Monday, December 31, 2007

Claiming the moral high ground

There is an Observer article, linked at Richard Dawkin's page, called, "It is possible to be moral without God," by Bishop Harries.

Harries accepts Dawkins' idea that morality is part of our nature, but he still thinks that religious people do it better. He still wants to claim the moral high ground and he starts with this musical metaphor:

I do not believe that a society without a religious basis for its morality will always collapse. But I do think that the relationship between morality and religion is more complex than either Dawkins or religious believers usually allow. Take an analogy: someone hears a great piece of music and responds to it in itself. But someone else knows that the piece is part of a symphony and can be even more appreciated when heard as part of the whole in which it has a crucial place. As human beings we can recognize and respond to particular moral insights. But a religious believer claims to understand these as part of a much larger whole in which they have a vital place: in particular, there is a fount and origin of all our moral insights which is good, perfect good, all good, our true and everlasting good. For a Christian, this is above all shown in the willingness of God to enter the flux of history, to redeem it from within.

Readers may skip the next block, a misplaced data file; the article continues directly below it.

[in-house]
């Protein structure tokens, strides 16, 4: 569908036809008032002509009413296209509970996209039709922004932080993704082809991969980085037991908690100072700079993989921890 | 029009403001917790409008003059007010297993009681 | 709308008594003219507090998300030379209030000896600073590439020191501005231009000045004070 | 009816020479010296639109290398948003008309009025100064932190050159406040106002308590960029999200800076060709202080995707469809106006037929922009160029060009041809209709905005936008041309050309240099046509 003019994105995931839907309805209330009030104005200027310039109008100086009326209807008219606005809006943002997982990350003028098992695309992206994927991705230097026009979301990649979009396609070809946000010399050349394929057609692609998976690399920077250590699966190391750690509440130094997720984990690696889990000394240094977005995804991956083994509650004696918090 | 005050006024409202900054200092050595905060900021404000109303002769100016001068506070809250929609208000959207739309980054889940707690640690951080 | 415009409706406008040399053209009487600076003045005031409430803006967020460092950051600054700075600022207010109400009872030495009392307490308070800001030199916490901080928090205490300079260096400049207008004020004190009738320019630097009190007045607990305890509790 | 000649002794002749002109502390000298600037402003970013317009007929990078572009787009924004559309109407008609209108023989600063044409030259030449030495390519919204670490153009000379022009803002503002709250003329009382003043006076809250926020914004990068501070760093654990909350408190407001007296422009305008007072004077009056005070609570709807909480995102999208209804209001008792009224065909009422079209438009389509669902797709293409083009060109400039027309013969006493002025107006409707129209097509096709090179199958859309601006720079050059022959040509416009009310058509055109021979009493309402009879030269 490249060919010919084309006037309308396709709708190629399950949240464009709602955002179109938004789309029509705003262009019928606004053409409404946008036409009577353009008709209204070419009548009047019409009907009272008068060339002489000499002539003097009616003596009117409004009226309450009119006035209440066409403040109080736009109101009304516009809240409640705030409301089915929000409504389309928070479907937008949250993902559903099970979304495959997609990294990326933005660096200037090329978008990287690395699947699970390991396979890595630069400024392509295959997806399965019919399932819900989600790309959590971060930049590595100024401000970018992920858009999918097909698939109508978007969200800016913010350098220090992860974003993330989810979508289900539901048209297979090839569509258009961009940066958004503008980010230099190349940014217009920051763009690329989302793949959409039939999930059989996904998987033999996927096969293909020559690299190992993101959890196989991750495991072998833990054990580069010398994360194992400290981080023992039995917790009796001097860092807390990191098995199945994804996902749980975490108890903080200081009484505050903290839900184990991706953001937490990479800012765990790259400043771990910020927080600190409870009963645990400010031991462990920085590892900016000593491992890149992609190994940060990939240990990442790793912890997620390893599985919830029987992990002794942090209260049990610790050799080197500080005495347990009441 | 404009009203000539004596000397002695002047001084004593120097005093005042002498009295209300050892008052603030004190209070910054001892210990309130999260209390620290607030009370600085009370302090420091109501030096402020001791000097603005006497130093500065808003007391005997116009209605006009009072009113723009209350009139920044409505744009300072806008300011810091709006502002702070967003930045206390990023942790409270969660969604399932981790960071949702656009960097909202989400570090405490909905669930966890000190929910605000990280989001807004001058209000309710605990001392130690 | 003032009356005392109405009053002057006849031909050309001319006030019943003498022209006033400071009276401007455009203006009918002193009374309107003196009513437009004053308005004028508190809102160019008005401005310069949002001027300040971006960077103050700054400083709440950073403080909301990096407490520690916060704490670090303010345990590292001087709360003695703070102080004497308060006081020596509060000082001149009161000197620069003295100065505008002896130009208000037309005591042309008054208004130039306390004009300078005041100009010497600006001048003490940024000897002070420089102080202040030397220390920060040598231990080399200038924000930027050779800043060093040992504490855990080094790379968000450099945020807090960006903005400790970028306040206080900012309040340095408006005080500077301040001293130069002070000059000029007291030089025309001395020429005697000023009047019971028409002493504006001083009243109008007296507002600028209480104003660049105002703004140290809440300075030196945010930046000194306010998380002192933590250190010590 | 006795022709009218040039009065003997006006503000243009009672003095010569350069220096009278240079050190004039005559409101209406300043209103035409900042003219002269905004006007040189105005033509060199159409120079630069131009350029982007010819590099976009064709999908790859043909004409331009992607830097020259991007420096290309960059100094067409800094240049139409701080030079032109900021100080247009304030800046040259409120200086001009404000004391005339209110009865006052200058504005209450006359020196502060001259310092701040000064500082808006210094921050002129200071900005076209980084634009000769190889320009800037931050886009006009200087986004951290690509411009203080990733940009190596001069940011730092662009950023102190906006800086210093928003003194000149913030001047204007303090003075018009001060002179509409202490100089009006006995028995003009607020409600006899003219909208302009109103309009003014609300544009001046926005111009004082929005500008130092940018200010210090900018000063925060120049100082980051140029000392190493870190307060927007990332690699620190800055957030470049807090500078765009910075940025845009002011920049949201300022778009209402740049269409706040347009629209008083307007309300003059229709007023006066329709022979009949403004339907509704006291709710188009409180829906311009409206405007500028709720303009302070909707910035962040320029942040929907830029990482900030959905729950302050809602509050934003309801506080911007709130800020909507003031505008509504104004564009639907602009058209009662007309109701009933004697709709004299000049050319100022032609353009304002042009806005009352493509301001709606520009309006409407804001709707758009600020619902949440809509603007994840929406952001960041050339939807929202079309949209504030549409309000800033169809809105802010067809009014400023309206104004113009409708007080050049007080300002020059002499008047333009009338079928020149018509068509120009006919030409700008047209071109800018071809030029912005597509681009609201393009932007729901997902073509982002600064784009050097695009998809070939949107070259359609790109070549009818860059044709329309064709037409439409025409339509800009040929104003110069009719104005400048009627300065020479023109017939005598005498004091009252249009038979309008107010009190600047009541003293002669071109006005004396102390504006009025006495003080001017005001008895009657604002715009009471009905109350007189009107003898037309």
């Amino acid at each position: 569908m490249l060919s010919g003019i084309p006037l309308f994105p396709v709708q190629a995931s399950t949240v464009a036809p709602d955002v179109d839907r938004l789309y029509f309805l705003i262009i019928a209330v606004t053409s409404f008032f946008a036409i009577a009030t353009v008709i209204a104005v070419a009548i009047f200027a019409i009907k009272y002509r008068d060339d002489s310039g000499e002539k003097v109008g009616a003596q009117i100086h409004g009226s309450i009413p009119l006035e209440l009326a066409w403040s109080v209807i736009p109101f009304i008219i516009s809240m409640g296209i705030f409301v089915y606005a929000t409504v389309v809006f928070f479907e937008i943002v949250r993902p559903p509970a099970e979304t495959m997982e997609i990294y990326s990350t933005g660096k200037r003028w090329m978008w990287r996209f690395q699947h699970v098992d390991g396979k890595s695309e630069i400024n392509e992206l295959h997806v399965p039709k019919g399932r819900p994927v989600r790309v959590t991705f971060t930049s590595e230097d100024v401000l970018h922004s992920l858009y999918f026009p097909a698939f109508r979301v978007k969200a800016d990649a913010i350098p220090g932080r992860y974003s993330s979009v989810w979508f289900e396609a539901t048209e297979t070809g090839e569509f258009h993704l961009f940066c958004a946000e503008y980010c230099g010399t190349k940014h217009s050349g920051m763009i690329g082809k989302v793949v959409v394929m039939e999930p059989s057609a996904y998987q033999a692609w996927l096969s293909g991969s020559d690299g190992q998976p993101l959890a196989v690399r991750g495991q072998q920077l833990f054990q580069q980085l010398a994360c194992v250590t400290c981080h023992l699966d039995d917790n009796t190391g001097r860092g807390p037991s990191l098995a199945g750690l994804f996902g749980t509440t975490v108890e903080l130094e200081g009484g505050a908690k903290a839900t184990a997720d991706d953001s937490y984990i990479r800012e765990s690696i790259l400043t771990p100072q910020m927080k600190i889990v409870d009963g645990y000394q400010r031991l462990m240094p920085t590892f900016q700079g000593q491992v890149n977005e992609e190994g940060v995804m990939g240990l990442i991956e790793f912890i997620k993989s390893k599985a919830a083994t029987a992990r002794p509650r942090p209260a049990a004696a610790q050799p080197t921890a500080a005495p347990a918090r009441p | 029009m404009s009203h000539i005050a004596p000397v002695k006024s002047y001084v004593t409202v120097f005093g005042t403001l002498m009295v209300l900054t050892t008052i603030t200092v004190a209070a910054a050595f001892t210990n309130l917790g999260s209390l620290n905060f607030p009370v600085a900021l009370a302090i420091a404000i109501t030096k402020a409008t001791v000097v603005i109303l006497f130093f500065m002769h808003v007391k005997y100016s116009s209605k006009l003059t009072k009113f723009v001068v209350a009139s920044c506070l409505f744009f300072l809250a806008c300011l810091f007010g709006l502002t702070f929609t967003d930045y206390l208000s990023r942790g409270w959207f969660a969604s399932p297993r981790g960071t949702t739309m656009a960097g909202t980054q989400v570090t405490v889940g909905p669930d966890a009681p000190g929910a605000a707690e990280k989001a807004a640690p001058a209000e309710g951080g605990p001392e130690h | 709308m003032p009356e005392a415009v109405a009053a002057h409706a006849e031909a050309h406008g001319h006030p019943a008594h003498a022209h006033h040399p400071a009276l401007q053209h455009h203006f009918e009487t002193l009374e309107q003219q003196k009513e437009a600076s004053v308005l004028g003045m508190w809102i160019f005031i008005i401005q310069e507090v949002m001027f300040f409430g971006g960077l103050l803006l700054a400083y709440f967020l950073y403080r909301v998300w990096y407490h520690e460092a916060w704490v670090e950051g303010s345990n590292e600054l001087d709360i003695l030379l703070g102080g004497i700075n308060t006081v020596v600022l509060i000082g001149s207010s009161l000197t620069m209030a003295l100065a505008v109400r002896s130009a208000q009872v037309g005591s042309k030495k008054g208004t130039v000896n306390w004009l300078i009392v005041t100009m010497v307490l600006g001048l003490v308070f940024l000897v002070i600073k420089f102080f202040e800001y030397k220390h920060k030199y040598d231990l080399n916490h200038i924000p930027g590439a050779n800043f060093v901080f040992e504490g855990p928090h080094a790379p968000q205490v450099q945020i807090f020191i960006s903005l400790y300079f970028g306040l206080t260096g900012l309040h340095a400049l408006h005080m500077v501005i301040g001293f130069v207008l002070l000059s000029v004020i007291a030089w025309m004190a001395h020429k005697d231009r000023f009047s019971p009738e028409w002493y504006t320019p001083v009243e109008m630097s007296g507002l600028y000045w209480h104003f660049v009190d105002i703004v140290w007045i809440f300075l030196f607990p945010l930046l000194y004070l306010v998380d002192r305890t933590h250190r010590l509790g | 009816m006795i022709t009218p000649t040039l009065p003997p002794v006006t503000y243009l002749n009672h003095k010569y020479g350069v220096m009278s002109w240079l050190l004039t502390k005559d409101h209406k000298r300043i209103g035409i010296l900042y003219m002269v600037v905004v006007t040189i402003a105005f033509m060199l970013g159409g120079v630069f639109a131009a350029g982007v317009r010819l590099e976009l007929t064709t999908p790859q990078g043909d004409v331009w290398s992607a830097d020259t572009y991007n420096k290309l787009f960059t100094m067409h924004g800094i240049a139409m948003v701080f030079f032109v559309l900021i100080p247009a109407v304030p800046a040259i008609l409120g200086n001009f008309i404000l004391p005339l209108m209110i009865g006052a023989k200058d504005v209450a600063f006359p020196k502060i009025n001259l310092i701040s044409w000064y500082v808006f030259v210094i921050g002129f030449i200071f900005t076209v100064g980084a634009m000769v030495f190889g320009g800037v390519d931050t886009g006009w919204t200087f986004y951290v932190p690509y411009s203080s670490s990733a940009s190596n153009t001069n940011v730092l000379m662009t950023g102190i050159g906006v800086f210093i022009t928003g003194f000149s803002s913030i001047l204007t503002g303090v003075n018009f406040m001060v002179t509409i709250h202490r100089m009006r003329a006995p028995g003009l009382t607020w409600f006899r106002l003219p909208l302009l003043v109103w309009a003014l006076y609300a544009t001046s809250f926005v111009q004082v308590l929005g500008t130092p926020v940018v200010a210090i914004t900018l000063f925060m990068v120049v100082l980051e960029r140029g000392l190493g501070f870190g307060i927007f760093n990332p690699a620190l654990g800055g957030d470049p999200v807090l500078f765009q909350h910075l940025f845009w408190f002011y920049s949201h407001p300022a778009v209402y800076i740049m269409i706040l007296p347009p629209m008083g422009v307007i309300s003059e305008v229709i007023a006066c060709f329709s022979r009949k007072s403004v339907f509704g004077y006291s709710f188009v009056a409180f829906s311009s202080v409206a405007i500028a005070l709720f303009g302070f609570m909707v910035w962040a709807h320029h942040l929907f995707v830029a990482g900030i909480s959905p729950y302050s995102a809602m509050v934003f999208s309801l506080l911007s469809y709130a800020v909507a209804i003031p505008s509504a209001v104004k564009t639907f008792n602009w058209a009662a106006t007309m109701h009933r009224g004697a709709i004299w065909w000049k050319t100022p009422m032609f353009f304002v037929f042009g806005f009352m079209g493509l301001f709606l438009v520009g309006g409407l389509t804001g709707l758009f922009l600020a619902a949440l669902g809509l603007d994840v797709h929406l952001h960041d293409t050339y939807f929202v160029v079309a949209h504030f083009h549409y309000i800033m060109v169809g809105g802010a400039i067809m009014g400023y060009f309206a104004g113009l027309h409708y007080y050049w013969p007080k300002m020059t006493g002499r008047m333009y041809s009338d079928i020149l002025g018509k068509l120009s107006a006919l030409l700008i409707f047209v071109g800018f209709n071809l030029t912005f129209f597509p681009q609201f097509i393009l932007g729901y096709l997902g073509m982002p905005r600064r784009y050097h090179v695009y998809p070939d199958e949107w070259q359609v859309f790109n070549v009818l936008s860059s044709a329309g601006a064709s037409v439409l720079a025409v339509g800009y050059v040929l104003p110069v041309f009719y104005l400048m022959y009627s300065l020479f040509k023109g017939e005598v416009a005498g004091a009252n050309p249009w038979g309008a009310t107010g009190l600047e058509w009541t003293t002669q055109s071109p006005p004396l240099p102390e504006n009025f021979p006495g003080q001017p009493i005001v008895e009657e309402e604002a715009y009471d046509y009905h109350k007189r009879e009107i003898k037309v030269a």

As always there is this claim that he knows the whole symphony, or sees the bigger picture, even though this religious picture, from my viewpoint, looks smaller and blurrier and dead wrong. This claiming of the moral high ground has had some really nasty and bigoted affects in the past. For example, this Time Magazine article from the 1970s, "Can Atheists Be Parents?" where a judge denied some atheist parents the right to adopt a child because of their lack of belief in a Supreme Being.

When he says that "...someone else knows that the piece is part of a symphony and can be even more appreciated when heard as part of the whole in which it has a crucial place," he is claiming such extra knowledge. How did he get it? Did God tell him? Did he find it in the Bible?

If atheism is true then the moral symphony Harries hears is an illusion. If theism is true then the question of the nature of God and of the symphony still has to be answered to my satisfaction. Speculation about invisible spiritual realms and entities, absent any meaningful test to verify them, is a lousy basis for law and social policy. What role does God play in human moral reasoning? Where is the rest of the symphony? We have only his claim that it exists or that it's what he thinks it is. That part the theistic apologists' argument is always left out. They keep telling us they know more but when forced to describe it they resort to theological doublespeak that has little connection to the world I see.